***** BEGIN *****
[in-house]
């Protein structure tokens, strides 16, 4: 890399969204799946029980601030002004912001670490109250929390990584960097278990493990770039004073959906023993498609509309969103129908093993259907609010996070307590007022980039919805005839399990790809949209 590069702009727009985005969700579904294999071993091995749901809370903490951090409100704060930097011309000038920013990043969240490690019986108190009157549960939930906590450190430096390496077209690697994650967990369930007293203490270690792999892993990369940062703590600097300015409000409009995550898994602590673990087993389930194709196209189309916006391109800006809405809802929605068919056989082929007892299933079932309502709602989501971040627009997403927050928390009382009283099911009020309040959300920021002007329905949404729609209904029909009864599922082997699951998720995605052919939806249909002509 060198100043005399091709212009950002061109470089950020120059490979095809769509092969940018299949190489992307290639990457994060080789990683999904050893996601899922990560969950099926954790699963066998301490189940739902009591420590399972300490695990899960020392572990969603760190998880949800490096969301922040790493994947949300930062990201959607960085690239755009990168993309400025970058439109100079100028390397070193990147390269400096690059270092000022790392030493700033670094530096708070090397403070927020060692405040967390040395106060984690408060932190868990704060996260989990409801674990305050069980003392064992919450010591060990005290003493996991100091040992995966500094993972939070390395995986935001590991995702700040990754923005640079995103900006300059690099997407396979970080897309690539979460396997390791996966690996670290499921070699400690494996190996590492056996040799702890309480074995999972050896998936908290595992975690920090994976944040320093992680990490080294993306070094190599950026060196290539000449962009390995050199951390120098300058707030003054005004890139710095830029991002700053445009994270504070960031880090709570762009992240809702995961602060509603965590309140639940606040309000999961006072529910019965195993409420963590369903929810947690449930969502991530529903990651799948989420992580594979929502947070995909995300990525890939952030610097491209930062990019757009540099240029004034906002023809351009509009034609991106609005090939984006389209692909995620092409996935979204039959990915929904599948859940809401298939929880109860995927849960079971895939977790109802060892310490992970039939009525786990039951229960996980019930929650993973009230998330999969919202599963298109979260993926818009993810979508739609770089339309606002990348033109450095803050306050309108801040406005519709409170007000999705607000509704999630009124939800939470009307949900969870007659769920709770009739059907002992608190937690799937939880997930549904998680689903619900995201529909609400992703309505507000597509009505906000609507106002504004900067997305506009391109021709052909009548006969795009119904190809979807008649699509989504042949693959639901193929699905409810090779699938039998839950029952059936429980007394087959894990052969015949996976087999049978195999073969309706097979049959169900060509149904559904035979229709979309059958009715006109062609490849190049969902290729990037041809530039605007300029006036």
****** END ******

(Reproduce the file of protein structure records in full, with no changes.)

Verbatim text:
[in-house]
């Protein structure tokens, strides 16, 4: 890399969204799946029980601030002004912001670490109250929390990584960097278990493990770039004073959906023993498609509309969103129908093993259907609010996070307590007022980039919805005839399990790809949209 590069702009727009985005969700579904294999071993091995749901809370903490951090409100704060930097011309000038920013990043969240490690019986108190009157549960939930906590450190430096390496077209690697994650967990369930007293203490270690792999892993990369940062703590600097300015409000409009995550898994602590673990087993389930194709196209189309916006391109800006809405809802929605068919056989082929007892299933079932309502709602989501971040627009997403927050928390009382009283099911009020309040959300920021002007329905949404729609209904029909009864599922082997699951998720995605052919939806249909002509 060198100043005399091709212009950002061109470089950020120059490979095809769509092969940018299949190489992307290639990457994060080789990683999904050893996601899922990560969950099926954790699963066998301490189940739902009591420590399972300490695990899960020392572990969603760190998880949800490096969301922040790493994947949300930062990201959607960085690239755009990168993309400025970058439109100079100028390397070193990147390269400096690059270092000022790392030493700033670094530096708070090397403070927020060692405040967390040395106060984690408060932190868990704060996260989990409801674990305050069980003392064992919450010591060990005290003493996991100091040992995966500094993972939070390395995986935001590991995702700040990754923005640079995103900006300059690099997407396979970080897309690539979460396997390791996966690996670290499921070699400690494996190996590492056996040799702890309480074995999972050896998936908290595992975690920090994976944040320093992680990490080294993306070094190599950026060196290539000449962009390995050199951390120098300058707030003054005004890139710095830029991002700053445009994270504070960031880090709570762009992240809702995961602060509603965590309140639940606040309000999961006072529910019965195993409420963590369903929810947690449930969502991530529903990651799948989420992580594979929502947070995909995300990525890939952030610097491209930062990019757009540099240029004034906002023809351009509009034609991106609005090939984006389209692909995620092409996935979204039959990915929904599948859940809401298939929880109860995927849960079971895939977790109802060892310490992970039939009525786990039951229960996980019930929650993973009230998330999969919202599963298109979260993926818009993810979508739609770089339309606002990348033109450095803050306050309108801040406005519709409170007000999705607000509704999630009124939800939470009307949900969870007659769920709770009739059907002992608190937690799937939880997930549904998680689903619900995201529909609400992703309505507000597509009505906000609507106002504004900067997305506009391109021709052909009548006969795009119904190809979807008649699509989504042949693959639901193929699905409810090779699938039998839950029952059936429980007394087959894990052969015949996976087999049978195999073969309706097979049959169900060509149904559904035979229709979309059958009715006109062609490849190049969902290729990037041809530039605007300029006036």